(1)

In this equation, Edefq is the total energy of the supercell containing a defect in relative charge state q and Eideal is the total energy of the ideal bulk supercell. Δni is the difference between the number of atoms of species i in the defective and ideal supercells, μi is the chemical potential of species i, and EF is the electron Fermi energy. Total energies are corrected for potential alignment and image charge interactions as described in Ref. 62.

In order to estimate activation energies for defect formation, we first perform a linear interpolation of atom coordinates between the ideal bulk supercell (riideal) and the defective supercell (ridef),

ri(t)=tridef+(1t)riideal,
(2)

where t is a parameter ranging from 0 (ideal crystal) to 1 (defective). We then perform a constrained minimization where the diffusing ion forming the vacancy is held fixed but all ions within a spherical shell of radius 6 Å are fully optimized. The minimized total energy of a set of configurations spanning range t = 0 − 1 represents an upper bound to the minimum potential energy surface for defect formation. This approach was adopted as attempts to employ the nudged elastic band method, which in general is a more rigorous approach,63 met issues with convergence.

Some of the defects discussed in this article induce a net dipole moment relative to the bulk crystal. We estimate this dipole moment using the optimized coordinates from the constrained minimization described above riopt(t) and the ionic charges obtained by Bader analysis of the corresponding charge density64Qi(t). The induced dipole moment is calculated as

p(t)=iriopt(t)Qi(t)riopt(0)Qi(0),
(3)

where the sum is restricted over ions within a spherical region of radius 6 Å centered on the defect.

Before presenting results on defect formation, we summarize the calculated structure and formation energies of the intrinsic vacancies and interstitial defects in TiO2, which can be considered as the building blocks of the vacancy-interstitial pair defects discussed in Sec. III B. We consider both Ti and O vacancies and intersitials representing the four key intrinsic defects in the TiO2 crystal. We perform a series of structural optimizations starting from different initial geometries and spin densities in order to determine the most stable structure for each defect type and charge state. Defect formation energies are calculated using μO = E(O2)/2 (i.e., half the energy of an oxygen molecule) corresponding to oxygen rich conditions. Once μO is fixed, the chemical potential of Ti is also defined since μTiO2=μTi+2μO. We note that since the DFT + U approach is parameterized, to describe defects in TiO2 rather than the oxygen molecule formation energies defined in this way may suffer from a systematic error. In principle, this could be corrected for by comparison to experiment; however, we do not attempt such a correction here since the main focus of this study is on defects which maintain the stoichiometry of TiO2 and so their stability does not depend on the choice of the reference chemical potential.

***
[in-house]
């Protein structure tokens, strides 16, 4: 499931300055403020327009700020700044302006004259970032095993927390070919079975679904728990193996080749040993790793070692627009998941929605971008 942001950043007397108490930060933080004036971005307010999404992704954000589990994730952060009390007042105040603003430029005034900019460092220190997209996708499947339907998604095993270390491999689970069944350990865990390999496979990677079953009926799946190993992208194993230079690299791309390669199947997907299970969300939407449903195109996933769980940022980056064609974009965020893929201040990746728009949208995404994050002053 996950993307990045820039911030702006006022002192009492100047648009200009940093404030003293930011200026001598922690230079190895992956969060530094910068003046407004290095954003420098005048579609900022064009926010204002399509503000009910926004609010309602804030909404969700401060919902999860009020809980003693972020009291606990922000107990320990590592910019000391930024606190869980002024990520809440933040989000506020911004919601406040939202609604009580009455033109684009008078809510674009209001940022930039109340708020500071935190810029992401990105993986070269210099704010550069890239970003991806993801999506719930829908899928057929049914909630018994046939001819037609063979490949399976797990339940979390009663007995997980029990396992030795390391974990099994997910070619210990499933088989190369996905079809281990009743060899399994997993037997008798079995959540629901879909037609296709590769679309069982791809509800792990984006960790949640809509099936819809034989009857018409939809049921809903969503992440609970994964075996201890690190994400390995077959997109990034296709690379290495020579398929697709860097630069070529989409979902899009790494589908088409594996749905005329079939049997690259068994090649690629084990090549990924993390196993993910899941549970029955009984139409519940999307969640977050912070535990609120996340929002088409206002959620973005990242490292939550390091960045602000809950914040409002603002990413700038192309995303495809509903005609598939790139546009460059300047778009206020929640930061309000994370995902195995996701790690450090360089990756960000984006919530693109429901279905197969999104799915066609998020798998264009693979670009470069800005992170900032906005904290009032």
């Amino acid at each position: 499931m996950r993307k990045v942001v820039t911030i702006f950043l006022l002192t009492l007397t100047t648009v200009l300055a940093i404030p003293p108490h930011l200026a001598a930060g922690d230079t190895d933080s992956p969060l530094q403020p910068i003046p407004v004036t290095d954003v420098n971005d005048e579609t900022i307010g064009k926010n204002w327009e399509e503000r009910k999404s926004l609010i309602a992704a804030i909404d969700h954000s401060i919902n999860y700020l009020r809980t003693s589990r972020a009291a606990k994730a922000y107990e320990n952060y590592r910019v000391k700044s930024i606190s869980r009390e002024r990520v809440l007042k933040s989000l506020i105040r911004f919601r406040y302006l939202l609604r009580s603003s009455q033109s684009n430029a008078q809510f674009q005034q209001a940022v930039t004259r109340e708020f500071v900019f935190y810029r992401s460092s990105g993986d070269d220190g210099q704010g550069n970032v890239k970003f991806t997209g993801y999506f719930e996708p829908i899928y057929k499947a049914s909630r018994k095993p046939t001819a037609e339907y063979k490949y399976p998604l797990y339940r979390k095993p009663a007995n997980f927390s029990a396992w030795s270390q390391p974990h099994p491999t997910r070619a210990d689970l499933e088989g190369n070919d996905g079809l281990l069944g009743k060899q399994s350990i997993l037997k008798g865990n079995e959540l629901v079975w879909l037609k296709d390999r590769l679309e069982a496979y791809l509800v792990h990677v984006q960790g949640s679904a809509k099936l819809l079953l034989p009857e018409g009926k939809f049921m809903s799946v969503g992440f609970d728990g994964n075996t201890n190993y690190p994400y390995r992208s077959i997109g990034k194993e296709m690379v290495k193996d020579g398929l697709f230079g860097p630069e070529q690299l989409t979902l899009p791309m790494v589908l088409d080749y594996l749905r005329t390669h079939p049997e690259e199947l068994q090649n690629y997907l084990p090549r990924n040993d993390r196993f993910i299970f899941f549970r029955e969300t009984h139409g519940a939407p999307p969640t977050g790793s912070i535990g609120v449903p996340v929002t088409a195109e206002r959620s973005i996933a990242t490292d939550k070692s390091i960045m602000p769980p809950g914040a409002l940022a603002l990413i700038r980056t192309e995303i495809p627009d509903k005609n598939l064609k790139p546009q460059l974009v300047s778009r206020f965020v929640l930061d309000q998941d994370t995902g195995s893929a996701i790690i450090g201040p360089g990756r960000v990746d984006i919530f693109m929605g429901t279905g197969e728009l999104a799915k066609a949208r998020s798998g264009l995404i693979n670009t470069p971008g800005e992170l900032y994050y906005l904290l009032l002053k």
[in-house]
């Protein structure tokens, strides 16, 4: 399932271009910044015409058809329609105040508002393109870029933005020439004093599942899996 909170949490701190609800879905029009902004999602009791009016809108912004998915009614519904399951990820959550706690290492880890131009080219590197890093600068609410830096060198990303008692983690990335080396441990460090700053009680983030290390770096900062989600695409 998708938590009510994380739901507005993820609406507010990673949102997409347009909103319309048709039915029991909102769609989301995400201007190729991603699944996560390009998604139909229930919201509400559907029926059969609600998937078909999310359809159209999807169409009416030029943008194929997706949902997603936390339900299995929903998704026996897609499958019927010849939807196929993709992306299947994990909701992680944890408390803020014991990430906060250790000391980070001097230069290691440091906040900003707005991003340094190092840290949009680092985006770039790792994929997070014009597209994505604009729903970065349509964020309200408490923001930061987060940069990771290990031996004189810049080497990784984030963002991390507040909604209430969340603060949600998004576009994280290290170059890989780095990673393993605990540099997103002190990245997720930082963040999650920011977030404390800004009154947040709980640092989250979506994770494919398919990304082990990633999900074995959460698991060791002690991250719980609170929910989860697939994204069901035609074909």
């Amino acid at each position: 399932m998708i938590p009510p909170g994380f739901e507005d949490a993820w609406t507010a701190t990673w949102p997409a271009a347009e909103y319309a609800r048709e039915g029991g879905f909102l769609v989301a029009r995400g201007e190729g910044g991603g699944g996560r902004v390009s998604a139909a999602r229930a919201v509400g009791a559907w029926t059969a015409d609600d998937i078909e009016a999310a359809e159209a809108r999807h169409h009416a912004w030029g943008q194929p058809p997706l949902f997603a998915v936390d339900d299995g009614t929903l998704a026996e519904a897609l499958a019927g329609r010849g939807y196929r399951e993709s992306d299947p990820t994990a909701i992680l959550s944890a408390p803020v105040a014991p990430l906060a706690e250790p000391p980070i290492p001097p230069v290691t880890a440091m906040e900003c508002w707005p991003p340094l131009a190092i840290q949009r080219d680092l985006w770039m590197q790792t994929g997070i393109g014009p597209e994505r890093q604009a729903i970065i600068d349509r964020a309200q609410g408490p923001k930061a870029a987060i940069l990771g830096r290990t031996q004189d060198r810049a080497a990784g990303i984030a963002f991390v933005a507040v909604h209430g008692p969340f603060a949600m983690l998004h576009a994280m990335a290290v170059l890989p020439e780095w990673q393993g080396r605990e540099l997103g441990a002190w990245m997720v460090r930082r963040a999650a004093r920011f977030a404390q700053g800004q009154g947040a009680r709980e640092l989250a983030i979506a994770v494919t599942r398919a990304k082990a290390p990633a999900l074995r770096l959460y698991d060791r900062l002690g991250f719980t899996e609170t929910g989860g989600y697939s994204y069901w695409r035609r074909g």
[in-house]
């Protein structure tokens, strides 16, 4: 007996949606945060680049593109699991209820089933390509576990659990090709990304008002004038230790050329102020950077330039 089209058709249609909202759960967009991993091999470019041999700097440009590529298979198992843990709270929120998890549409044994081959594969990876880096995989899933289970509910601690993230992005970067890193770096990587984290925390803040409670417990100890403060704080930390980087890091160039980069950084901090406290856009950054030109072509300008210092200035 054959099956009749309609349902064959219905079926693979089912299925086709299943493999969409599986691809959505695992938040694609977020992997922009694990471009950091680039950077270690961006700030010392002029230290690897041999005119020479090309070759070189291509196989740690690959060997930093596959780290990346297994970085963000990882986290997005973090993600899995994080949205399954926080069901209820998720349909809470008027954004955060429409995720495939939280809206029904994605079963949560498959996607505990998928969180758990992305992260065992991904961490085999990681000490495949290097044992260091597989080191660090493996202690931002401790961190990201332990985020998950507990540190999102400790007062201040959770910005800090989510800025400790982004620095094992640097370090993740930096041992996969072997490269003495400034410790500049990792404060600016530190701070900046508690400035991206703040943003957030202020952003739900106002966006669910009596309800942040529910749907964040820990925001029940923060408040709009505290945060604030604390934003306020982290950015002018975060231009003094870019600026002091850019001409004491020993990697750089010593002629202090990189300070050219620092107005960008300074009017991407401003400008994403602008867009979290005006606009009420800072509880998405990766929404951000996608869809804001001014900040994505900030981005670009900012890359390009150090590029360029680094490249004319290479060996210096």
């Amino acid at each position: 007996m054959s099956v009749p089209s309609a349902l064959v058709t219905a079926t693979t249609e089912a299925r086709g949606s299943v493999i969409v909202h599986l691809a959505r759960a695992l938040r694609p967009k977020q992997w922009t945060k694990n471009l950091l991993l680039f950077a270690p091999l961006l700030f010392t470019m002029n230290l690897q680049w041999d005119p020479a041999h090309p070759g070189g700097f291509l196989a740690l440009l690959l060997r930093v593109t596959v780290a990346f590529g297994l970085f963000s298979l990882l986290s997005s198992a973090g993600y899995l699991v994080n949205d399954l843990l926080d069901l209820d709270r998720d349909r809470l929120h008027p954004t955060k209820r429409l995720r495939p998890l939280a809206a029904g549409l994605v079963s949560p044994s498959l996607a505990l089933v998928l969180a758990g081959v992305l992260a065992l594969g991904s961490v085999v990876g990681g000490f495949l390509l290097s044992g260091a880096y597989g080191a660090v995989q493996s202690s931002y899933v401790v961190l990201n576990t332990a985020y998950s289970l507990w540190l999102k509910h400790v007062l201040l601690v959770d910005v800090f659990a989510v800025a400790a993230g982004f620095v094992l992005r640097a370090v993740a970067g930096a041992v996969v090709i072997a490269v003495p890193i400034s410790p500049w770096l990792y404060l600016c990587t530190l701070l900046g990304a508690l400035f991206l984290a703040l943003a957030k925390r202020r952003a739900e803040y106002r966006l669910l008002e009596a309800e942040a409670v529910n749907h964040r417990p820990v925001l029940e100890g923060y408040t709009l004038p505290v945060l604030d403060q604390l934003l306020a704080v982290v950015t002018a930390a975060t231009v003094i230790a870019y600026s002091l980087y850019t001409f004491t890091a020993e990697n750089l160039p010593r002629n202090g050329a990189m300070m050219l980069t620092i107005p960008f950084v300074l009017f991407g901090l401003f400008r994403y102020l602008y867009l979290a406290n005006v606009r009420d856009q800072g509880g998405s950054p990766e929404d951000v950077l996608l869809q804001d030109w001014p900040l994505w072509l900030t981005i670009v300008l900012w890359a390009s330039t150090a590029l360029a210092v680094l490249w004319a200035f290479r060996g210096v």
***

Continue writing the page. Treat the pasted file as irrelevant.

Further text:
The most stable structure of each defect is shown in Fig. 1 with corresponding defect formation energies summarized in Table I. The dependence of the formation energy on the electron Fermi energy for all intrinsic defect types is shown in Fig. 2. In the following, we discuss the properties of each of the defects in detail with comparison to previous results wherever available.

FIG. 1.

The predicted structure of intrinsic defects in rutile TiO2 (red and green spheres represent oxygen and titanium ions respectively). (a) Oxygen vacancy (q = 0). (b) Oxygen interstitial (q = 0). (c) Titanium vacancy (q = 0). (d) Titanium interstitial (q = +4). For defects with unpaired electrons, spin density isosurfaces are shown in blue.

FIG. 1.

The predicted structure of intrinsic defects in rutile TiO2 (red and green spheres represent oxygen and titanium ions respectively). (a) Oxygen vacancy (q = 0). (b) Oxygen interstitial (q = 0). (c) Titanium vacancy (q = 0). (d) Titanium interstitial (q = +4). For defects with unpaired electrons, spin density isosurfaces are shown in blue.

Close modal
TABLE I.

The formation energies of intrinsic defects in rutile TiO2 calculated using Eq. (1). Values are given in eV for oxygen rich conditions (μO = E(O2)/2) and EF = EVBM (where EVBM is the energy of the valence band maximum in bulk TiO2).

DefectqEf(E(O2)/2, EVBM)
VO 0/1/2 4.02/2.47/0.52 
Oi (tilted) 2.36 
Oi (planar) 0/−1/−2 2.43/4.26/5.55 
VTi 0/−1/−2/−3/−4 5.03/5.57/5.83/6.37/6.92 
Tii 0/1/2/3/4 6.83/4.76/2.99/1.26/−0.18 
DefectqEf(E(O2)/2, EVBM)
VO 0/1/2 4.02/2.47/0.52 
Oi (tilted) 2.36 
Oi (planar) 0/−1/−2 2.43/4.26/5.55 
VTi 0/−1/−2/−3/−4 5.03/5.57/5.83/6.37/6.92 
Tii 0/1/2/3/4 6.83/4.76/2.99/1.26/−0.18 
FIG. 2.

The calculated formation energy of intrinsic defects in rutile TiO2 under oxygen rich conditions (μO = E(O2)/2). For each type of defect, only the most stable charge state at any given electron Fermi energy is shown (the charge is also indicated on the figure). The filled circles indicate the charge transition levels.

FIG. 2.

The calculated formation energy of intrinsic defects in rutile TiO2 under oxygen rich conditions (μO = E(O2)/2). For each type of defect, only the most stable charge state at any given electron Fermi energy is shown (the charge is also indicated on the figure). The filled circles indicate the charge transition levels.

Close modal

The neutral oxygen vacancy (VO in Kröger-Vink notation) is predicted to have a formation energy of 4.0 eV with a triplet ground state (S = 1) involving two electrons localized on neighboring Ti ions consistent with recent results obtained by electron paramagnetic resonance65 (Fig. 1(a)). This result is also in agreement with numerous previous studies using a range of methods such as GGA + U, HSE, and sX (with formation energies ranging from 4.4–5.7 eV).41–43,45,46 Also consistent with previous studies, we find that only the q = 0 and q = +2 charge states are stable across the entire range of Fermi energies, characteristic of a ‘negative-U’ defect (Fig. 2). The charge transition level (i.e., the Fermi energy for which the q = 0 and q = +2 have equal formation energy) is located 0.65 eV below the conduction band minimum. This is consistent with recent results obtained using the non-local screened exchange functional.45